Friday, March 17, 2017

The Art of the Hollywood Backdrop - Book Review

In November 2016, Regan Arts released "The Art of the Hollywood Backdrop" by Richard M. Isackes and Karen L. Maness. This beautiful 11 x 14" hardcover coffee table book is fully illustrated with behind-the-scenes photographs of the impressive set backdrops that were created for the major Hollywood studios throughout the 1930s-1980s. 

Artists like George Gibson, Ben Carre, the Strang family, and J.C Backings finally receive their due recognition for the work they did on films such as The Wizard of Oz ( 1939 ), The Treasure of Sierra Madre ( 1948 ), Little Women ( 1949 ), Forbidden Planet ( 1956 ), The Sound of Music ( 1965 ), and Hello, Dolly ( 1969 ). 

A truly great scenic backdrop artist expects to have his work go unnoticed....for if his backdrop was recognized as being a backdrop than he would have failed in his task of creating a proper illusion. Many of the artists featured in this book created such wonderful backdrops that even while staring at the set photographs included you'll be wondering just what is painted and what is real. Take, for example, this image from MGM's Girl of the Golden West ( featured on pg.166 ), none of the buildings in this scene are real - all were painted by Ben Carre. Stunning.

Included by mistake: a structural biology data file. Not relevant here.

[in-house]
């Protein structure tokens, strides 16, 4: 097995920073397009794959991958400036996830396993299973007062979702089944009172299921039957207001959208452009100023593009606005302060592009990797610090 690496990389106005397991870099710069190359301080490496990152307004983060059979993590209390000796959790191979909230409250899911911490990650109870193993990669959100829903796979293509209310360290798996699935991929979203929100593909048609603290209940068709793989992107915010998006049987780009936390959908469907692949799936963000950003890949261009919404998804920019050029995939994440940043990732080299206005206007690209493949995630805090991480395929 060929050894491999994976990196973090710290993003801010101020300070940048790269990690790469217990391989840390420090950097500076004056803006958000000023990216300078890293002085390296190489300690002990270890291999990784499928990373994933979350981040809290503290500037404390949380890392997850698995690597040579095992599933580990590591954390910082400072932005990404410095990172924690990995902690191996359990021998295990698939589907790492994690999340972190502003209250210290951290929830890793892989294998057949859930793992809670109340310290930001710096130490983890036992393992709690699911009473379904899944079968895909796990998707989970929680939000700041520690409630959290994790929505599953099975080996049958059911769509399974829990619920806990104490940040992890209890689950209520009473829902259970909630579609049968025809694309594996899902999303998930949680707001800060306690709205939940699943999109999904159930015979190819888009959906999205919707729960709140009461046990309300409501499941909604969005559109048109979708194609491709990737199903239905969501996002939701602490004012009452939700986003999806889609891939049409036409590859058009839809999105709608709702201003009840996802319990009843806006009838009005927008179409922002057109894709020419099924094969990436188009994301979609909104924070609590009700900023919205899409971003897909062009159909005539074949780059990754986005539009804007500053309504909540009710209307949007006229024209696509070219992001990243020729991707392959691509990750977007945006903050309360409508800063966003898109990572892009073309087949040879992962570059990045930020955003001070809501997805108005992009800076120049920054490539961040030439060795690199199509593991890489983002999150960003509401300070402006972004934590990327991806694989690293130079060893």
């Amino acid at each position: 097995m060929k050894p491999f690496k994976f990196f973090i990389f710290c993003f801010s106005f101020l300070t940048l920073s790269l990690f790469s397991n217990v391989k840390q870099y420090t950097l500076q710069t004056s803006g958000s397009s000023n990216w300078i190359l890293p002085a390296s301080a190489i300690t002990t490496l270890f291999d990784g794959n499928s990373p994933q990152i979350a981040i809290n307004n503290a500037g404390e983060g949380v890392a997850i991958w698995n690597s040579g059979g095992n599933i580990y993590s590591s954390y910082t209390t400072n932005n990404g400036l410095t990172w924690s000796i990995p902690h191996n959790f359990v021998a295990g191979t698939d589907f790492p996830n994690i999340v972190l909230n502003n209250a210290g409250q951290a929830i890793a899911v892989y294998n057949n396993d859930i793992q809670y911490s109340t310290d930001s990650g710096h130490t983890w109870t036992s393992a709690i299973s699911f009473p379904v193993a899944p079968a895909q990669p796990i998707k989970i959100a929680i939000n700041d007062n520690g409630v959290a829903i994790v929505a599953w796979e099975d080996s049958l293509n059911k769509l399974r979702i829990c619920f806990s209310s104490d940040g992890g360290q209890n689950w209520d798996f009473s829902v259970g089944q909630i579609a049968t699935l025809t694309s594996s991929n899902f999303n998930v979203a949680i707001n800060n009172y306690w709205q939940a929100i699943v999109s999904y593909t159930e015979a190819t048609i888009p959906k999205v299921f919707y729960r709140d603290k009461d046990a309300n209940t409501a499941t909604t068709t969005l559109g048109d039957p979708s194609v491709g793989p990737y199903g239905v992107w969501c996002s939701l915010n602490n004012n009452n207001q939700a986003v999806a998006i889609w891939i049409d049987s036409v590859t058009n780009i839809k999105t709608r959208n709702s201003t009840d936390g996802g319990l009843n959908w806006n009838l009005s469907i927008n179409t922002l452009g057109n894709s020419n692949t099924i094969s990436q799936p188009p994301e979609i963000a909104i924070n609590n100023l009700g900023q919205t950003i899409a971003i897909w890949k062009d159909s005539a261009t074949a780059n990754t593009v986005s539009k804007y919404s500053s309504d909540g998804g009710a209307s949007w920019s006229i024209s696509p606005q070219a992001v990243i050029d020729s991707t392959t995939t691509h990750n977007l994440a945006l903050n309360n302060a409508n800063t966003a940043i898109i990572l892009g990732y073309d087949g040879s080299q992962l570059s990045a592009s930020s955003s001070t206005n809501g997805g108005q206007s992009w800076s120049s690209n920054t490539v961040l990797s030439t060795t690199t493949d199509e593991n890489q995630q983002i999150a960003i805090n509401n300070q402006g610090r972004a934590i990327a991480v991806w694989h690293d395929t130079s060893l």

Girl of the Golden West ( 1938 ) backdrop

"The Art of the Hollywood Backdrop" profiles some of the most talented scenic artists in the history of film and also gives an insightful look into the art of scenic design and how backdrops function in film. Isackes and Maness' essays are a breeze to read and the layout of the book is as beautiful as the images pictured. It is certainly a must-have for the library of any film fan interested in the history of art direction. 

Lost Horizon ( 1937 ) with painted mountains visible in the background

To learn more about "The Art of the Hollywood Backdrop" and Karen Maness click here


  1. Wow, that sounds like an amazing book! I am constantly amazed at what's real and not in classic films from the 1930s through 1960s. Long before digital special effects, these artists created incredible illusions. Some of my favorite backdrops are those from DARBY O'GILL AND THE LITTLE PEOPLE, BLACK NARCISSUS, and KING KONG (1933) that stunning scene from LOST HORIZON that you included.

    1. If you can find it at your local library, check there first ( it's pricey otherwise ), but yes, it's a great read. Most of the backdrops that you listed are actually not backdrops at all, but "matte shots" which were paintings on glass held up between the camera and the sets. Peter Ellenshaw, who worked on numerous Disney films, did excellent matte work.

  2. Ooooooooooooooh. I will have to try to convince my library system they need this book!

    1. Yes, do that! I actually discovered this book through our local library.

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